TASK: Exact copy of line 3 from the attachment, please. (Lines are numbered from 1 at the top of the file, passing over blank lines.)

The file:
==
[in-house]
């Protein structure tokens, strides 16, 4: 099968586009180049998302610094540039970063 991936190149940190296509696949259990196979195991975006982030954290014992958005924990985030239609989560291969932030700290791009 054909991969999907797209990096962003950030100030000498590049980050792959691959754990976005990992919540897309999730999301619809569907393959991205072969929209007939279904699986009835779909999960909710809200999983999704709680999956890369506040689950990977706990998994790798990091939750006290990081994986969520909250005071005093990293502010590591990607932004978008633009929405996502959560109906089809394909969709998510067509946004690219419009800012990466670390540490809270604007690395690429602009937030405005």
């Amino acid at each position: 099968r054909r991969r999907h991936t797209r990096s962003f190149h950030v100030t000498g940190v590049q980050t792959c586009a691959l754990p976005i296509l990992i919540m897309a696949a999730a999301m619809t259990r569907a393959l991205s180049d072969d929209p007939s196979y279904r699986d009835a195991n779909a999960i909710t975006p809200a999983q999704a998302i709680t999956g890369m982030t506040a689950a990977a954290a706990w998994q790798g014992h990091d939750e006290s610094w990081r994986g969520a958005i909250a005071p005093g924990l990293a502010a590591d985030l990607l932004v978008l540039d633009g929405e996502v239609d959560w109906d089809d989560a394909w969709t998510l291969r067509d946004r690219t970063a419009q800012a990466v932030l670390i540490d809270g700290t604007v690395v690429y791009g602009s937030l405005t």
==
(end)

């Amino acid at each position: 099968r054909r991969r999907h991936t797209r990096s962003f190149h950030v100030t000498g940190v590049q980050t792959c586009a691959l754990p976005i296509l990992i919540m897309a696949a999730a999301m619809t259990r569907a393959l991205s180049d072969d929209p007939s196979y279904r699986d009835a195991n779909a999960i909710t975006p809200a999983q999704a998302i709680t999956g890369m982030t506040a689950a990977a954290a706990w998994q790798g014992h990091d939750e006290s610094w990081r994986g969520a958005i909250a005071p005093g924990l990293a502010a590591d985030l990607l932004v978008l540039d633009g929405e996502v239609d959560w109906d089809d989560a394909w969709t998510l291969r067509d946004r690219t970063a419009q800012a990466v932030l670390i540490d809270g700290t604007v690395v690429y791009g602009s937030l405005t």